As you can tell, customs procedures can differ significantly, making it difficult for shippers to ensure compliance with each region’s unique customs. For a more seamless process, it’s essential shippers work with a customs broker or third party logistics provider (3PL) with local offices in the area. They’ll know the customs standards and understand the paperwork necessary to ensure products are approved for import.

Free trade agreements 

The United States-Chile trade agreement allows all U.S. exports of consumer and industrial products to enter Chile duty free. While still in the works, the United States-Brazil free trade agreement can help facilitate trade and boost investment between the two countries, especially in infrastructure. The United States-Colombia Trade Promotion Agreement eliminates tariffs on 80% of U.S. consumer and industrial imports into Colombia. 

South America infrastructure at port and inland

South America is hobbled by its inadequate infrastructure, and it’s probably not going to change anytime soon. Roads remain the primary means of transportation, but 60% are unpaved, hampering the speed of delivery by truck to inland locations. Improvements are slowly occurring, thanks to increased government funding (but corruption hampers many efforts). It’s worth mentioning that China, the largest trading partner of Brazil, Chile, and Peru, invests heavily in the region, providing more than $140 billion (USD) in loans for infrastructure improvements in the past decade, according to The Business Year.  

While surface transportation remains stagnant, ocean freight shows promise. According to icontainers.com, routes going to and from South America represent 15% of the total number of trade services.

The largest container port in South America is in the city of Santos in Brazil’s Sao Paulo state. Its location provides easy access to the hinterlands via the Serra do Mar mountain range. More than 40% of Brazil’s containers are handled by the Port of Santos as well as nearly 33% of its trade, and 60 % of Brazil’s GDP, according to JOC.com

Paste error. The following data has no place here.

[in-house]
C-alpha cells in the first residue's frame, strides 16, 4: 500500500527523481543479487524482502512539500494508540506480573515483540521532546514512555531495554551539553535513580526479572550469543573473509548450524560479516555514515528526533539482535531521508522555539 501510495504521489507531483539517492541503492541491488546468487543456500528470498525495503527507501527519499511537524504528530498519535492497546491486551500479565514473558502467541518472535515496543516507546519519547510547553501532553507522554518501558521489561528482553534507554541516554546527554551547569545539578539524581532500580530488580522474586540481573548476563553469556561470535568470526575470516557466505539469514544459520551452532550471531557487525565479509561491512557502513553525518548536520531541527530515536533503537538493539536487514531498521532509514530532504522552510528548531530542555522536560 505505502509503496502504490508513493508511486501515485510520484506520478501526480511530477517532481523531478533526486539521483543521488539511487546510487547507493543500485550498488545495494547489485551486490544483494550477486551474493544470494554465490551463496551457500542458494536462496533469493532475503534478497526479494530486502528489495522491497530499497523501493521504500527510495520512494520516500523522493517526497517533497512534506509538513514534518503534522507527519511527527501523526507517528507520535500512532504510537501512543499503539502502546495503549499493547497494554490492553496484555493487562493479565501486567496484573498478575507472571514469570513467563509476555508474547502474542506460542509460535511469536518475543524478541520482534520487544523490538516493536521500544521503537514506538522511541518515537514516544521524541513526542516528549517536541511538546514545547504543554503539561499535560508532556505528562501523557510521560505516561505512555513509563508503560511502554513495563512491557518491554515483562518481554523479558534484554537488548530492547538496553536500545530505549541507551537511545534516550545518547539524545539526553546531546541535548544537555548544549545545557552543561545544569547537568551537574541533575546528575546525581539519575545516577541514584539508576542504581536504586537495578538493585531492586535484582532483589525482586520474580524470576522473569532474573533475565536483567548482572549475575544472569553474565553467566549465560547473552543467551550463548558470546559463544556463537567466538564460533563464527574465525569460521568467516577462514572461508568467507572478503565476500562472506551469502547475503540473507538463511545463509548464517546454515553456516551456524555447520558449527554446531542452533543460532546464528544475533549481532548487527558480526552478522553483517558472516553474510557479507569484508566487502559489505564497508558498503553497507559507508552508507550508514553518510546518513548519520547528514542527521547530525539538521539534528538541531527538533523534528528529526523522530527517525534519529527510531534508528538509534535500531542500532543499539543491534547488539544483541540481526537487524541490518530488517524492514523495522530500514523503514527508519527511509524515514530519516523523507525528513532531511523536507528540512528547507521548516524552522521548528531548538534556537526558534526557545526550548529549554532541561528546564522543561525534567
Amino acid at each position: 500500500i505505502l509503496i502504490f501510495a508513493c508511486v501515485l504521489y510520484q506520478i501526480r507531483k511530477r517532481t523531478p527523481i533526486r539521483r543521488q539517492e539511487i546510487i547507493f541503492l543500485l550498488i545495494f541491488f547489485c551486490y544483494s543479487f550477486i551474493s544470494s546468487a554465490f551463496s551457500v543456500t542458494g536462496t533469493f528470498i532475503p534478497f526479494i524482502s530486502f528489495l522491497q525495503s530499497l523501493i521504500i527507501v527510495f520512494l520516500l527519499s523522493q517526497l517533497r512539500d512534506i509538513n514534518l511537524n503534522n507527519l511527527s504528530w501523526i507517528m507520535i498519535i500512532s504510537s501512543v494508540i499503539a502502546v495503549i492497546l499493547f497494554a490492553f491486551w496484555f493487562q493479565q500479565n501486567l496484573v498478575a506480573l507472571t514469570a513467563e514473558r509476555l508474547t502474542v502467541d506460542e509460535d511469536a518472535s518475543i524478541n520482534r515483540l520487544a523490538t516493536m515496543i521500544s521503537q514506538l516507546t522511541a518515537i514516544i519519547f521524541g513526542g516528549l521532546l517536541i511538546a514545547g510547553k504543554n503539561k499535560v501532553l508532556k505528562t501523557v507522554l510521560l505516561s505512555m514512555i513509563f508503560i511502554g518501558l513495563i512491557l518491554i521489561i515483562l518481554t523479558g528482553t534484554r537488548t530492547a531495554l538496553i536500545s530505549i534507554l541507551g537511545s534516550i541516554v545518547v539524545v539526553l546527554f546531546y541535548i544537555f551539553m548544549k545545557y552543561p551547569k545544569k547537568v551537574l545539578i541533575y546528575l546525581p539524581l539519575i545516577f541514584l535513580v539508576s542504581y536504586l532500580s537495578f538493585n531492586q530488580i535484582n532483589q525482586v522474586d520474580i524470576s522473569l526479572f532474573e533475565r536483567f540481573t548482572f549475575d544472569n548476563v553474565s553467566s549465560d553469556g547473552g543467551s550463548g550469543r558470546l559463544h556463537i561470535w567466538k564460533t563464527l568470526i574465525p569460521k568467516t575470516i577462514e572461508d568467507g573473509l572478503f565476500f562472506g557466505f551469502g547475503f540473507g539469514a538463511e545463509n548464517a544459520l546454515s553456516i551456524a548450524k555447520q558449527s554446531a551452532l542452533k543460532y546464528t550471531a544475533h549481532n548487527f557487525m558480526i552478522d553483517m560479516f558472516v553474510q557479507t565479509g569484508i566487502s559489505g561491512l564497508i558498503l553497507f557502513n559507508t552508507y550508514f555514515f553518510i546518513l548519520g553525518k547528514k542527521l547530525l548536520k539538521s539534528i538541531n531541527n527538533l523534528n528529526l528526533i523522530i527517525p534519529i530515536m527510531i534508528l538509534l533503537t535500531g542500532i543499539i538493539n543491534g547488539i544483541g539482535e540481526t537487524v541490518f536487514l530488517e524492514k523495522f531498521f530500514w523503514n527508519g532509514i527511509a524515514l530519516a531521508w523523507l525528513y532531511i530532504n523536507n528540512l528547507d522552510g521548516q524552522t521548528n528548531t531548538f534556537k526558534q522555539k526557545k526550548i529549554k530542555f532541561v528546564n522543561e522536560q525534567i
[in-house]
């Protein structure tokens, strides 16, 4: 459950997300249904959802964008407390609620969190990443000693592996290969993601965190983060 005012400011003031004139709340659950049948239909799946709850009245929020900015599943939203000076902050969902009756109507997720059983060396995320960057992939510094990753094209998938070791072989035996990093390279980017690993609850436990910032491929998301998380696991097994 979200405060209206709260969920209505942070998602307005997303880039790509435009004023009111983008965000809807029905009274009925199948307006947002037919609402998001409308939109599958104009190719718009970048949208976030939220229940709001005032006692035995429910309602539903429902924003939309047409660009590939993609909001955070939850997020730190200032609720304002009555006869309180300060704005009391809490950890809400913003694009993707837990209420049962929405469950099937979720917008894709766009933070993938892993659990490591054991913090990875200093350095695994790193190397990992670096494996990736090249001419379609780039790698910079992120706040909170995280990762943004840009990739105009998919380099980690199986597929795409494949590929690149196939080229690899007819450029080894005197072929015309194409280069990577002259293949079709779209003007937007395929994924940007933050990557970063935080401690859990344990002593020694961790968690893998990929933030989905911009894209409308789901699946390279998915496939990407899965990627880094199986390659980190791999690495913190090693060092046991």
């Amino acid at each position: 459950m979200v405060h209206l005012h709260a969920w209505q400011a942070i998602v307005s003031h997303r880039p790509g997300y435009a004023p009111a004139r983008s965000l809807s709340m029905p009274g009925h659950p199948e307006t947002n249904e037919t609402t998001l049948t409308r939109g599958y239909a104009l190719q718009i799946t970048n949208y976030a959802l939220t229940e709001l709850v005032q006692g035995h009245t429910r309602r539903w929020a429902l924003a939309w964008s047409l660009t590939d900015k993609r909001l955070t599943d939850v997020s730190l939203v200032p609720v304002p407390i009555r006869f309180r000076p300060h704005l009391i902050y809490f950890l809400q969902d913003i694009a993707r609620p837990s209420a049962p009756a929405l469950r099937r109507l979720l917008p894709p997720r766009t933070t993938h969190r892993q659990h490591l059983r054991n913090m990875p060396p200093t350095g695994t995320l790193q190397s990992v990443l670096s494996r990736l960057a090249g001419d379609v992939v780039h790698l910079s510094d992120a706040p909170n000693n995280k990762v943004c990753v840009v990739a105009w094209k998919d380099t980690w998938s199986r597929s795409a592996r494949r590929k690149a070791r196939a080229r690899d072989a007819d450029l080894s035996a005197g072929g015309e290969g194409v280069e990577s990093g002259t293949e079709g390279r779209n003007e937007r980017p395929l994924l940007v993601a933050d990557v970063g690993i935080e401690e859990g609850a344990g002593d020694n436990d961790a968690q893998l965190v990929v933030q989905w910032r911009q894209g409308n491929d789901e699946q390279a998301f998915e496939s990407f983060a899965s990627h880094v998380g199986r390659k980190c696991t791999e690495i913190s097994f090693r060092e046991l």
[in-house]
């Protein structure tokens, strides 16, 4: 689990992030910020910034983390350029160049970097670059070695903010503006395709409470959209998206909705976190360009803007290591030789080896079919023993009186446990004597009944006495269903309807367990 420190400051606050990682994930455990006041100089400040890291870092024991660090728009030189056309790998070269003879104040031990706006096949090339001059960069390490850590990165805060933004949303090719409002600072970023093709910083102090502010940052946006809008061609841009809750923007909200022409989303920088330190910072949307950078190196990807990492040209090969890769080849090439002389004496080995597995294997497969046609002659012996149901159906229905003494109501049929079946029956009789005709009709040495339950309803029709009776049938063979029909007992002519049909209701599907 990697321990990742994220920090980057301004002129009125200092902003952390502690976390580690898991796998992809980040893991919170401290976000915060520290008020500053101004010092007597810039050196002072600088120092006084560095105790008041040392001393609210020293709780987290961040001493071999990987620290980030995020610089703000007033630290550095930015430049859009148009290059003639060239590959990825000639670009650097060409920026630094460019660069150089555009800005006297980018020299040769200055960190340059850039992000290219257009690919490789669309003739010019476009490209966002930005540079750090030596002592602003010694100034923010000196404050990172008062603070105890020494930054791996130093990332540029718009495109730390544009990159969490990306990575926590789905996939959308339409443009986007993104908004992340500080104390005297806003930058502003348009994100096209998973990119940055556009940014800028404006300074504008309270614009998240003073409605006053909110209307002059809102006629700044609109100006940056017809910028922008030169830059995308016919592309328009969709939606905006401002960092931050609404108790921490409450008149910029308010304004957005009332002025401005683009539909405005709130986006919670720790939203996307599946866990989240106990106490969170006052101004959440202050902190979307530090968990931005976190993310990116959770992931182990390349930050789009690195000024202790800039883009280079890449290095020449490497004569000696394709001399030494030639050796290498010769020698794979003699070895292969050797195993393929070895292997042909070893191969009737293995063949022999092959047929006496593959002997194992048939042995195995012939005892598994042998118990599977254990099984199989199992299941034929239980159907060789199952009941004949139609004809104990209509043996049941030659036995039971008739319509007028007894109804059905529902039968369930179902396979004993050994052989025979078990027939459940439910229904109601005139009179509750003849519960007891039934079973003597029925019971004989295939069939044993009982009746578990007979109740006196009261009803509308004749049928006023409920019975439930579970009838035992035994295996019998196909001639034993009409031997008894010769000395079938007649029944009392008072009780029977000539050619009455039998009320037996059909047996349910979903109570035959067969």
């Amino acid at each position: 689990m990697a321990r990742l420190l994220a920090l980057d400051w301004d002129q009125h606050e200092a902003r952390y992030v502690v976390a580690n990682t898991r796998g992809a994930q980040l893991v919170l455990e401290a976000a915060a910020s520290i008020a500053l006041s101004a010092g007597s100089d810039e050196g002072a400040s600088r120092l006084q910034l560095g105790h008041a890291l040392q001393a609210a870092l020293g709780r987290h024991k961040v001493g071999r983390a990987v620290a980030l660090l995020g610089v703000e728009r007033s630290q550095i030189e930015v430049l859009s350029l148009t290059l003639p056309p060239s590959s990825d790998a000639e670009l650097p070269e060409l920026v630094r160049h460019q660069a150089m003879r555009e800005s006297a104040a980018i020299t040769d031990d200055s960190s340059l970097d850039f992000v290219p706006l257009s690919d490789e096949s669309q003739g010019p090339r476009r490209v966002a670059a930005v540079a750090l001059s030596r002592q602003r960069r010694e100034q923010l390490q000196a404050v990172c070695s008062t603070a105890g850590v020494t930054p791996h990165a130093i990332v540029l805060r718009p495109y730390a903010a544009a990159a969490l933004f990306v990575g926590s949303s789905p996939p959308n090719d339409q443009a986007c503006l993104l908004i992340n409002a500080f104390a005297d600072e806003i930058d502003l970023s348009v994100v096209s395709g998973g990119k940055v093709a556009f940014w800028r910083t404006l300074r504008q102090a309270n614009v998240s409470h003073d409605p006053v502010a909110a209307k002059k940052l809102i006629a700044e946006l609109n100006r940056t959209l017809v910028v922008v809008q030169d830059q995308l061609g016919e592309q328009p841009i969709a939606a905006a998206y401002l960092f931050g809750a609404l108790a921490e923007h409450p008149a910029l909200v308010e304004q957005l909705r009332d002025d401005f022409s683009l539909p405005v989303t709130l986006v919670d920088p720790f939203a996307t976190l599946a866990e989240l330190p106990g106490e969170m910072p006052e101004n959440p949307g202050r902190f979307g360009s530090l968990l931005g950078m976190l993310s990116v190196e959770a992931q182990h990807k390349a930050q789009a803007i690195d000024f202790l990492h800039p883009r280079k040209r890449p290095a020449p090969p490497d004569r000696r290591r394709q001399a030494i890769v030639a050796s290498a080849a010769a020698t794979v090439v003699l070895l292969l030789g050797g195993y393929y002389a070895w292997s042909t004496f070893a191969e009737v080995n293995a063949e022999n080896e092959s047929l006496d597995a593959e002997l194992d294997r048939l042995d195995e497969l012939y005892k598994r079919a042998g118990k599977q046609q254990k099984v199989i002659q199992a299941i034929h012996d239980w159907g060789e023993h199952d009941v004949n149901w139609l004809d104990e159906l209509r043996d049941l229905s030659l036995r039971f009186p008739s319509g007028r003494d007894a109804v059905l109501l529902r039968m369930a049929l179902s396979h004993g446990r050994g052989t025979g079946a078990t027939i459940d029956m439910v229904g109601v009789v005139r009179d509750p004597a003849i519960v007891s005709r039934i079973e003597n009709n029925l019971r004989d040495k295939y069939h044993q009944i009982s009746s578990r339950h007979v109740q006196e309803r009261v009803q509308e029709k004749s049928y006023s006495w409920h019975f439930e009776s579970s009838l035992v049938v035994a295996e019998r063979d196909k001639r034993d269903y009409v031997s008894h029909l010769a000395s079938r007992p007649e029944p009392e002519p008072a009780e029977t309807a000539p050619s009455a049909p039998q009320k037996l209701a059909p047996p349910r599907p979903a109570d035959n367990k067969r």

In 2018, Brazil’s busiest container cargo port handled 4.3 million TEUs, compared with 3.85 million TEUs in 2017. 

For Argentina, Zarate serves as the critical port for roll-on/roll-off (ro-ro) and breakbulk cargo, while Buenos Aires and Rosario serve as the top container ports. Only two countries in South America are landlocked, Paraguay and Bolivia. 

Shippers and ocean carriers using the Port of Santos have been complaining about congestion and labor disputes at the port, and about politicization and time-consuming bureaucracy. That’s why it’s essential that shippers must have the latest information on traffic through these South American ports. Global freight forwarding companies in the area will have the newest information available to help you choose the right port of entry for your freight.

End-to-end supply chain visibility

Most online retailers and carriers understand that the sale is not complete until the product is delivered to the consumer. If merchandise is damaged during transport or arrives much later than promised, it reflects poorly on both parties and undermines consumer trust in ecommerce purchases. 

Lack of adequate infrastructure has forced many online retailers to put logistics on the back burner, focusing on the user experience through purchase. That’s why many products take weeks to arrive at the customer’s door, setting a bad precedent that must change.